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What is Steel Wool?

Mary McMahon
Updated May 17, 2024
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Steel wool is a material made from thin steel filaments that are either matted together or woven into a pad. Consumers are often familiar with this product in the form of a scouring pad; it is also used by woodworkers as a replacement for sandpaper, and it has a number of other uses as well. Many hardware stores and markets carry it, and sometimes multiple grades are available for different tasks, ranging from coarse to fine.

This product was originally developed in the 19th century, and it was produced from a waste product known as swarf. Swarf appears when metal is turned on a lathe; metalworkers noted that the fine fibers of the swarf appeared to have interesting properties, not least of which was their ability to behave almost like a textile. They presumably started using the swarf at home, and other people picked up the habit, creating a demand for commercially produced versions.

The common name for this product is a reference to the fact that the fibers look like matted wool that has not been combed or carded. The multiple fine filaments create an abrasive surface, and the coarseness of the steel can be adjusted with the use of differently sized fibers, ensuring that the product can be used on everything from fine woodworking projects to pots and pans. Many companies produce individual steel wool pads along with large rolls that can be cut to size as needed, for people who use a lot of it.

Grading standards for steel wool vary, so if a consumer is not sure about which grade to purchase, he may want to buy a piece with a label that indicates it is appropriate for a specific need. People should be aware that the fibers can be hard on a user's hands; while people don't need gloves to use it, they may want to use it carefully to ensure that they do not end up with small cuts and scratches.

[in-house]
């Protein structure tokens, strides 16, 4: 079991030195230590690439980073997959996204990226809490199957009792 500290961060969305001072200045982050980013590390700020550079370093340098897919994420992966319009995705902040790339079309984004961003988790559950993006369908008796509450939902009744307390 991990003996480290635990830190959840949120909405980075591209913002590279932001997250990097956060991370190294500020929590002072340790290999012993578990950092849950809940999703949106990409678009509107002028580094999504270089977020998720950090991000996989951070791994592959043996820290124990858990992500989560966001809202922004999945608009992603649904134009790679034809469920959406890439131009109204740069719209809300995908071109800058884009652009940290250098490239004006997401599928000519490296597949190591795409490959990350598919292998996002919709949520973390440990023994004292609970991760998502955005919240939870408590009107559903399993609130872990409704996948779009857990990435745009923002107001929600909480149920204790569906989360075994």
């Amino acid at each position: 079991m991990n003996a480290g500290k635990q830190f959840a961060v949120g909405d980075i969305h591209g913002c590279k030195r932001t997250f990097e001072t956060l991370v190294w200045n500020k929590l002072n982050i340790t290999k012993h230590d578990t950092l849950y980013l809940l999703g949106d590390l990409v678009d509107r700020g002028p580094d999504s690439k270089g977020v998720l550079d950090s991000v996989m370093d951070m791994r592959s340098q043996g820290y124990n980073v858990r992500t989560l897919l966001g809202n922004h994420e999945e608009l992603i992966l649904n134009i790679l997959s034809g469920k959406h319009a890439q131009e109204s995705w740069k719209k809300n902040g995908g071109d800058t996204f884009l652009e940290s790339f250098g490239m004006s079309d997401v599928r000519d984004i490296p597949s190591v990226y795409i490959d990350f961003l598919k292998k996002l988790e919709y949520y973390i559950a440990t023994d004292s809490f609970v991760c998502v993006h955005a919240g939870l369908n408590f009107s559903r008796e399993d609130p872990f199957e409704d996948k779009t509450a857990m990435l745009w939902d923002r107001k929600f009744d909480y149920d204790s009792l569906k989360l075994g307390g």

Steel wool is also a potential fire hazard, because the fine filaments are highly flammable. Some people use this to their advantage; they take it on camping trips, for example, because it will light even when wet. Individuals should be careful when using this product around open flames, and avoid exposing it to electrical currents, as it can throw off sparks or catch fire unexpectedly.

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Mary McMahon
By Mary McMahon

Ever since she began contributing to the site several years ago, Mary has embraced the exciting challenge of being a About Mechanics researcher and writer. Mary has a liberal arts degree from Goddard College and spends her free time reading, cooking, and exploring the great outdoors.

Discussion Comments
By anon257488 — On Mar 27, 2012

What is the composition of steel wool?

By anon165948 — On Apr 06, 2011

what does it take to corrode steel wool?

By daveb — On Feb 21, 2011

I'm a fire spinner, and i'd like to add a bit of spark into the mix. I was thinking of either adding wool filings to the fuel or encasing the wool in a wire mesh case around the wick. Which would work best and what are the safety precautions I should be aware of if any.

Question: is it OK to grate steel wool? would it catch a light?

By anon90108 — On Jun 14, 2010

I grow plants and the slugs and snails are really bad with the rain we have had, so i wrapped it at the bottom of the stems. No snails now. he he

By anon12354 — On May 04, 2008

what is the percent of iron in steel wool?

By anon11552 — On Apr 18, 2008

Also pack a 9v square battery on your camping trip. rub it on a portion of exposed steel wool wrapped in toilet paper. This causes an electrical short igniting the wool the toilette paper will help work as a fire starter. This will work wet too and without the paper.

By anon11105 — On Apr 08, 2008

I didn't know that steel wool came in large sheets so you can cut them to size. I did however, know that it can catch on fire, for there was an article about it in a magazine I momentarily read, and the fact that the flash bulbs in old flash cubes are made of glass 2 metal rods and a piece of steel wool.

By mrjones — On Apr 03, 2008

interesting! i had no idea that steel wool was flammable. i'll be sure to pack some for my next camping trip. i've used them when we refinished our hardwood floors to "sand" them between coats of polyurethane. they work pretty well, although they can be a bit messy, because bits and pieces come off when you're sanding.

Mary McMahon
Mary McMahon

Ever since she began contributing to the site several years ago, Mary has embraced the exciting challenge of being a...

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